In Mullumbimby, there is mud everywhere.
Discarded mattresses, clothes and people’s belongings are piled up on roadsides; the streets smell of sewerage and rubbish.
Locals from the NSW Northern Rivers town where the monumental flood recovery effort is beginning describe the area as like a “warzone” or a scene from the Burning Man Festival.
“You feel like you are in a war or something. Everywhere there is mud, people with shovels and rubbish,” local mother-of-three Max Beeman said.
Another local shared on Facebook: “Mullum looked like a war zone, three people said it reminded them of Burning Man, it reminded me of New York after 9/11.”
The powerful, record-breaking floods have swept away parts of roads and bridges across the Byron Bay hinterland.
Such destruction may take months to rebuild.
Ms Beeman said she felt grateful her house in the higher ground of Bangalow had been spared.
But damage to roads and terrifying landslides meant many living in the hills past Mullumbimby remain trapped and isolated in their homes without power, food or clean water.
“There’s been lots of landslides, all the bridges are broken, they’ve got no power, no water,” Ms Beeman said.
“There’s no shops or anything so people are trying to get food across them by pulley systems.”
In Mullumbimby, many parts of the town are still without power and the water has been turned off.
Supermarkets in Bangalow and Mullumbimby were all out of all fresh fruit and vegetables, as well as bread and basic supplies, Ms Beeman said.
“All the food is running out everywhere,” she said.
“Two days ago, I went to three shops.
“There were mountains of people and there was pretty much no fruit and vegetables, basically no meat and bread.”
EFTPOS systems were also down, meaning people needed to queue up at ATMs to get cash – until the machines ran out of money.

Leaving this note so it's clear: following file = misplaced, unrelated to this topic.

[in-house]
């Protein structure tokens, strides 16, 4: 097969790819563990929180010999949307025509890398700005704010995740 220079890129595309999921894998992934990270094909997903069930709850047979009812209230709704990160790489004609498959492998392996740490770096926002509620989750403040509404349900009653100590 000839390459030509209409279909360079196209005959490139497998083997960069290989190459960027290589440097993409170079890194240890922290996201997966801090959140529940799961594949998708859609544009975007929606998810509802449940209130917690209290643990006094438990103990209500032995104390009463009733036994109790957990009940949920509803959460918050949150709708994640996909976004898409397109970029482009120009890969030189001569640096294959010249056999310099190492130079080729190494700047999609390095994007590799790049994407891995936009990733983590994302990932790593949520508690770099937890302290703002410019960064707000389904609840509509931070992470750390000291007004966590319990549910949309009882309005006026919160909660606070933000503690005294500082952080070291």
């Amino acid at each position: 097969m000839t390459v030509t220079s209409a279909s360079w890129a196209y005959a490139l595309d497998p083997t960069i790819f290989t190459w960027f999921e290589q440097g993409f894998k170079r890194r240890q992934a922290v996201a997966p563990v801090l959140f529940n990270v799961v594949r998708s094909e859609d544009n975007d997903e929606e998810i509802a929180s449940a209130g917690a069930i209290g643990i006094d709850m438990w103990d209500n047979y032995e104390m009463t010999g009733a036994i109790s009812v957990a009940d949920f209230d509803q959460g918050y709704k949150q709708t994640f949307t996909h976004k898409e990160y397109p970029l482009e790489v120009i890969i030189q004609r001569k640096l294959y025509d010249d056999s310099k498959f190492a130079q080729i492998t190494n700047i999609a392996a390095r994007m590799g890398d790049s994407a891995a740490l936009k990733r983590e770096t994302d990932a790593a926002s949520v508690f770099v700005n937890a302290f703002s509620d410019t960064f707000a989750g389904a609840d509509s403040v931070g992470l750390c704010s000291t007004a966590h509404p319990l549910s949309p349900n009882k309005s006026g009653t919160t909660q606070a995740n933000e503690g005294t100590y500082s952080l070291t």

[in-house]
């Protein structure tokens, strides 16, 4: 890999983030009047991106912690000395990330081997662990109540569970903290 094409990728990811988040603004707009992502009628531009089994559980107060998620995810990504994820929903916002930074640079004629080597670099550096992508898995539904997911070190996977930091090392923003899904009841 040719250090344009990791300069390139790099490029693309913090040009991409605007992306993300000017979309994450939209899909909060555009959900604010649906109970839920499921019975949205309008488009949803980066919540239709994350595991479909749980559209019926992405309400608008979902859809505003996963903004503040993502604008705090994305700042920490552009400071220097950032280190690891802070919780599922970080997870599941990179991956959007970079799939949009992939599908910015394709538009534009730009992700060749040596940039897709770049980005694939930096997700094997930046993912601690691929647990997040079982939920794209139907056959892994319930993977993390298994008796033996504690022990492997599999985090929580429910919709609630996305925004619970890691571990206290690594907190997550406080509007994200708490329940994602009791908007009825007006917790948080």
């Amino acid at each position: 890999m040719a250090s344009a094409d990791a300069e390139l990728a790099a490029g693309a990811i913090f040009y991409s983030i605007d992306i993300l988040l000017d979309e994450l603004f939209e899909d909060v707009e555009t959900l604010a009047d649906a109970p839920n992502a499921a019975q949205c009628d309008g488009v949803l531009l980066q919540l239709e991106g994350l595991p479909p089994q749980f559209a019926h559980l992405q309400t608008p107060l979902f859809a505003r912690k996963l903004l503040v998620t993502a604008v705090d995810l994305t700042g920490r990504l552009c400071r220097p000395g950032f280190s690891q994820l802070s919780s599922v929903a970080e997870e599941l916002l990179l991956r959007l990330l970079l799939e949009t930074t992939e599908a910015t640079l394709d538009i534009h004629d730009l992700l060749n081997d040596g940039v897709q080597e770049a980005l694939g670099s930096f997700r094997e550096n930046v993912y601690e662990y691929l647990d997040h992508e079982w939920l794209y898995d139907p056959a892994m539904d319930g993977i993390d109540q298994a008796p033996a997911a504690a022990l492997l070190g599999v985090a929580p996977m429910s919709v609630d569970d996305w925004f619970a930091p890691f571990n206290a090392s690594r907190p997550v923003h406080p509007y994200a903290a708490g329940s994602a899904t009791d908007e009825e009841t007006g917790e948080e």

“There were massive queues at all the ATMs of which two of them my husband was lining up in.
“By the time he got halfway through the money ran out.
“I think yesterday at the end of the day, most of the petrol was gone.”
There were reports some Bangalow supermarkets received a delivery this morning, however the stocks had almost run out by lunchtime, Ms Beeman said.
Internet services and mobile phone reception remains patchy in many parts of the area, leaving locals disconnected and struggling to make contact with family and friends, Ms Beeman added.
Amid the devastation, Ms Beeman said it was heartening to see the local community going to heroic efforts to help others.
“There are some amazing people doing brave things,” she said.
“People were trying to get across the river where there were raging rapids, where the bridges are broken and then hiking, walking for miles with water and bits of food to try and take it up to these communities and to check on people. It’s incredible.
“There’s a lot of donations and people are making food and there’s all different drop off places where people are bringing heaps of stuff and then there’s teams of people trying to take them out to the areas.”
In a statement released last night, Bryon Bay Shire Council said it remained extremely concerned about people cut off in the Upper Main Arm and Upper Wilsons Creek areas.
Australian Defence Force personnel had been able to airlift some people out from Upper Wilsons Creek, the council said.
“Additional support from the ADF has been requested to assist with our severely impacted communities,” the council said.
Council staff are out inspecting damage to roads and bridges.
Infrastructure Services Director Phil Holloway said due to the extensive damage in many areas, it was unknown at this stage how long the assessments would take to complete.
“It is devastating and when combined with the damage throughout Northern NSW, Councils have an enormous job ahead of restoring communities, roads and access,” he said.
“Staff have been out clearing and repairing roads to restore access where we can, but in some cases, we are only managing to get about 500 metres into a road before we come across extreme damage.
“This is especially the case in the hinterland with failed causeways and landslips.”